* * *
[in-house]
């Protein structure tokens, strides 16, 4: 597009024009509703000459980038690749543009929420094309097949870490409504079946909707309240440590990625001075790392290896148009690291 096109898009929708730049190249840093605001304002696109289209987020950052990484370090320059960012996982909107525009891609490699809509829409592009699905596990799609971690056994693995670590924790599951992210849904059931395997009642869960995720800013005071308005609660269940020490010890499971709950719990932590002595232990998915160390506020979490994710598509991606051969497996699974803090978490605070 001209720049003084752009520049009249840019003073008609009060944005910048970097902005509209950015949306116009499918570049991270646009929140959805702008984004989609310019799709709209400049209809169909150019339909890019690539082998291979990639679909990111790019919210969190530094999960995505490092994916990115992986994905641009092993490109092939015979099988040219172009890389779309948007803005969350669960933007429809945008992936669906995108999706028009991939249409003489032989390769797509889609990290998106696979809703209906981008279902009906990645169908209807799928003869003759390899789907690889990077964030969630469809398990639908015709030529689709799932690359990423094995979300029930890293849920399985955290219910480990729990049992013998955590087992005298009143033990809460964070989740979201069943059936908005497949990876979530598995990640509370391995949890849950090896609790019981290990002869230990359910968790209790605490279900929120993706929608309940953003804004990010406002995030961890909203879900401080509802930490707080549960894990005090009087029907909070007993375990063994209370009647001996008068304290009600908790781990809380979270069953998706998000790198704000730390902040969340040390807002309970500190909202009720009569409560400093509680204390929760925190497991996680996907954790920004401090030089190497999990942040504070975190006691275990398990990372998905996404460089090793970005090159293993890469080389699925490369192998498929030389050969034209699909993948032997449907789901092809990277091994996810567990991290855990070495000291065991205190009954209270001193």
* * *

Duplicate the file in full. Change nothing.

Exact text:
[in-house]
């Protein structure tokens, strides 16, 4: 597009024009509703000459980038690749543009929420094309097949870490409504079946909707309240440590990625001075790392290896148009690291 096109898009929708730049190249840093605001304002696109289209987020950052990484370090320059960012996982909107525009891609490699809509829409592009699905596990799609971690056994693995670590924790599951992210849904059931395997009642869960995720800013005071308005609660269940020490010890499971709950719990932590002595232990998915160390506020979490994710598509991606051969497996699974803090978490605070 001209720049003084752009520049009249840019003073008609009060944005910048970097902005509209950015949306116009499918570049991270646009929140959805702008984004989609310019799709709209400049209809169909150019339909890019690539082998291979990639679909990111790019919210969190530094999960995505490092994916990115992986994905641009092993490109092939015979099988040219172009890389779309948007803005969350669960933007429809945008992936669906995108999706028009991939249409003489032989390769797509889609990290998106696979809703209906981008279902009906990645169908209807799928003869003759390899789907690889990077964030969630469809398990639908015709030529689709799932690359990423094995979300029930890293849920399985955290219910480990729990049992013998955590087992005298009143033990809460964070989740979201069943059936908005497949990876979530598995990640509370391995949890849950090896609790019981290990002869230990359910968790209790605490279900929120993706929608309940953003804004990010406002995030961890909203879900401080509802930490707080549960894990005090009087029907909070007993375990063994209370009647001996008068304290009600908790781990809380979270069953998706998000790198704000730390902040969340040390807002309970500190909202009720009569409560400093509680204390929760925190497991996680996907954790920004401090030089190497999990942040504070975190006691275990398990990372998905996404460089090793970005090159293993890469080389699925490369192998498929030389050969034209699909993948032997449907789901092809990277091994996810567990991290855990070495000291065991205190009954209270001193």